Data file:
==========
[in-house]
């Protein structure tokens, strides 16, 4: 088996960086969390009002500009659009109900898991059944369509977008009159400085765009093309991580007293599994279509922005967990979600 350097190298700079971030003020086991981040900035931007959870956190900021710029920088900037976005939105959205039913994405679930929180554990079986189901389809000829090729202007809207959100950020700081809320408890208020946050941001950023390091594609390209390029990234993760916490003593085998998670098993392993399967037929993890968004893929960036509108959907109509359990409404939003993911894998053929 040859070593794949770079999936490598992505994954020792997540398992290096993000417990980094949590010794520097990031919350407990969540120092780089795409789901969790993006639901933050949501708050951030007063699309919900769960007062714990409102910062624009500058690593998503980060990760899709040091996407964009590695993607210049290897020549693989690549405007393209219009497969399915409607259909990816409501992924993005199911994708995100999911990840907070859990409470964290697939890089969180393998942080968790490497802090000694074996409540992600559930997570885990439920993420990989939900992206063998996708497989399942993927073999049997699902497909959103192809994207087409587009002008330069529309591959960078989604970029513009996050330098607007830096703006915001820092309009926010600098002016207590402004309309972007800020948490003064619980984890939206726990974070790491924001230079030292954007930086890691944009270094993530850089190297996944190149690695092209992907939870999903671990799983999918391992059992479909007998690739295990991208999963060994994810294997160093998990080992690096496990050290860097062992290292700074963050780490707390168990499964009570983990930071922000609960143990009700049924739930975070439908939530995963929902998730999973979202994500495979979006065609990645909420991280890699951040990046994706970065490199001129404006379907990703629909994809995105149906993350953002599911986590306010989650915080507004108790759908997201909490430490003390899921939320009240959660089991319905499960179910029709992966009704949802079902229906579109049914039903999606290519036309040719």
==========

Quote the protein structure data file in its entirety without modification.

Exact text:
[in-house]
């Protein structure tokens, strides 16, 4: 088996960086969390009002500009659009109900898991059944369509977008009159400085765009093309991580007293599994279509922005967990979600 350097190298700079971030003020086991981040900035931007959870956190900021710029920088900037976005939105959205039913994405679930929180554990079986189901389809000829090729202007809207959100950020700081809320408890208020946050941001950023390091594609390209390029990234993760916490003593085998998670098993392993399967037929993890968004893929960036509108959907109509359990409404939003993911894998053929 040859070593794949770079999936490598992505994954020792997540398992290096993000417990980094949590010794520097990031919350407990969540120092780089795409789901969790993006639901933050949501708050951030007063699309919900769960007062714990409102910062624009500058690593998503980060990760899709040091996407964009590695993607210049290897020549693989690549405007393209219009497969399915409607259909990816409501992924993005199911994708995100999911990840907070859990409470964290697939890089969180393998942080968790490497802090000694074996409540992600559930997570885990439920993420990989939900992206063998996708497989399942993927073999049997699902497909959103192809994207087409587009002008330069529309591959960078989604970029513009996050330098607007830096703006915001820092309009926010600098002016207590402004309309972007800020948490003064619980984890939206726990974070790491924001230079030292954007930086890691944009270094993530850089190297996944190149690695092209992907939870999903671990799983999918391992059992479909007998690739295990991208999963060994994810294997160093998990080992690096496990050290860097062992290292700074963050780490707390168990499964009570983990930071922000609960143990009700049924739930975070439908939530995963929902998730999973979202994500495979979006065609990645909420991280890699951040990046994706970065490199001129404006379907990703629909994809995105149906993350953002599911986590306010989650915080507004108790759908997201909490430490003390899921939320009240959660089991319905499960179910029709992966009704949802079902229906579109049914039903999606290519036309040719």